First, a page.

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Ruby the Rival

by Chris Adamson

Bruce Tate's Beyond Java argues that Java's reign as the top enterprise development language must eventually come to an end and that, for the first time in a decade, major enterprise innovation is occurring outside of the Java realm. In the book, he looks at the unique traits that has allowed to Java to achieve its unprecedented level of success, and then considers what new languages would have to do and be to succeed Java.

Later chapters look at specific languages contending in this space, and clearly favors Ruby as the front-runner. This comes from Tate's own performance breakthroughs (fueled by Ruby on Rails), an analysis of the language, and anecdotal evidence from others who've tried the language.

Is Ruby already shaping up to succeed Java? What's broken with Java that Ruby fixes? And are the two mutually incompatible?

To survey the situation, we contacted several prominent authors, bloggers, and developers to get their takes. Their responses are reprinted in whole in this article.

Bruce Tate: Stirring the Pot

Bruce Tate doesn't come to Beyond Java as an outsider. His consulting company focuses on Java persistence frameworks and lightweight development methods, and he's the author of the popular Java books Spring: A Developer's Notebook, Better, Faster, Lighter Java, and Bitter Java.

1. You spend a lot of time on Ruby in Beyond Java, and it seems to be the front-runner among your "contenders" to succeed Java. What do you think gives it an edge over PHP, Python, etc.?

All are good languages, with some holes. PHP and Perl haven't consistently produced readable code for larger applications. Lisp, Python and Smalltalk have lacked the catalyst that great languages seem to need. Ruby is a good language, offering a compelling new value (in productivity) with a catalyst (in Rails) and what looks to be explosive growth. Ruby may not be the best language, but it's the most probable that I see. But it probably won't succeed Java across the board. It's likely to do well in a smaller niche first, but an important one: a big, fat relational database with a web UI.

2. Does Rails imply Ruby? Can't the same ideas be done in other languages, including Java?

Right now, Rails is that catalyst that transcends the language just as Netscape, with the promise of delivering applications via the internet, served as the catalyst for Java. But I think that Rails may possibly be the first of a wave of metaprogramming frameworks in Ruby.

3. The Ruby success cases seem to be small projects of just one or two developers, the typical "connect a web interface to a database" scenario that you base a lot of the book on. But you also acknowledge the value of Java's heavy-duty enterprise frameworks to a certain set of projects (e.g., big apps on big iron). At what point does a project get too big for RoR? What happens if an RoR project feature-creeps in that direction?

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Beyond Java

Well, you can do a lot with Ruby and small teams of people. Base Camp was basically written with one person, and it's a bread and butter application for a whole company. We won't know how far you can push Ruby or Rails until some major companies get serious about trying. One of the things that's the most interesting to me is the economy of scale--smaller scale. What if the productivity numbers are real? What if you really can get a 5x boost? Then, you can do the work of divisions with a department, and the work of departments with a team of two. Communication becomes less of a problem. Management and oversight are less of an issue. We all know what the tipping points are for growth in a company. It's hard to scale past one, five, ten, 40 and 100. These are all barriers to growth based on adding new levels of communication and management. But intellectually, Ruby on Rails scales very, very well.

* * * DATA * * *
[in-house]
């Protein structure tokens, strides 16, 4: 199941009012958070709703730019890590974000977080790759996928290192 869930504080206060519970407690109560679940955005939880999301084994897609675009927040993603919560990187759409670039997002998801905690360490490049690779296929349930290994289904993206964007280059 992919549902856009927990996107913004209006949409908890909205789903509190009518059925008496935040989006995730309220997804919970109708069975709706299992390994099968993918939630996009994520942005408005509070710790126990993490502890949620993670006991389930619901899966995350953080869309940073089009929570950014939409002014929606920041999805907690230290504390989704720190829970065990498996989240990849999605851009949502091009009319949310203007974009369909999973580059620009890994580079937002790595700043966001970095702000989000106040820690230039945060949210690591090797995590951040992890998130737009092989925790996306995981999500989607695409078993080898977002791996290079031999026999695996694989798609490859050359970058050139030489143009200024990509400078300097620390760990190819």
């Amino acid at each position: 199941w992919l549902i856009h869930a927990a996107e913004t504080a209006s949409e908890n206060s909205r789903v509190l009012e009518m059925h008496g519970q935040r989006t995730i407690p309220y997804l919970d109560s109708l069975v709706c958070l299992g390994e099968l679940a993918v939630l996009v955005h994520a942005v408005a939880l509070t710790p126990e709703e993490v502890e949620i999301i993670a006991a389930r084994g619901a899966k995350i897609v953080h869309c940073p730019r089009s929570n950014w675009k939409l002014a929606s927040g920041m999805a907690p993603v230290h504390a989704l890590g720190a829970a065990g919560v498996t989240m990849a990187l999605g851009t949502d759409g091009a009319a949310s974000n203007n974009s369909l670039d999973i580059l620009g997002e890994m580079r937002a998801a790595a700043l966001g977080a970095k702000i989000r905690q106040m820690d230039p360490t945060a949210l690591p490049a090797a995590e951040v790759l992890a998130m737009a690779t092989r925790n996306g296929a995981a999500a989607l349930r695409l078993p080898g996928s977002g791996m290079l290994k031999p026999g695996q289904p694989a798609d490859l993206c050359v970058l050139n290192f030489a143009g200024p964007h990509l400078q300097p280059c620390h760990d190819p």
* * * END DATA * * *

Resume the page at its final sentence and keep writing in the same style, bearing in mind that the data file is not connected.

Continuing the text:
4. Do you see Java developers transitioning to Ruby, or is Ruby going to be adopted by a new generation of developers?

I think both. There are developers that can't stomach learning servlets, Spring, XML, Hibernate, Struts and then some UI glue frameworks. They're going to be unleashed in Rails. There are also Java developers who are already looking for more leverage and finding it in Ruby on Rails. The number of Java visionaries adopting Rails, from Thought Works to James Duncan Davidson to Stuart Halloway to David Geary, is staggering.

5. Isn't there anything Java can do by itself to maintain its prominence? If the complexity and bloat is such a problem, what's to stop developers from just rolling the clock back to JDK 1.4 and staying there?

Java will do fine in the enterprise for a number of years on the top end, but time rolls on. It will be replaced at some point. We're going to need a higher abstraction. The best we can hope for is a sound investment in the JVM for dynamic languages to embrace the new, and to continue the conservative stewardship of the language to support the millions of lines of Java code, I think.

6. Should we expect to see Ruby make a splash in other fields? If it's so great for developing web apps, would it be useful for desktop apps if there were a suitable UI framework it could call?

It's much too early to say. Ruby is but one candidate, though it's the language with the catalyst behind it right now. What happens next? I don't think anyone knows.

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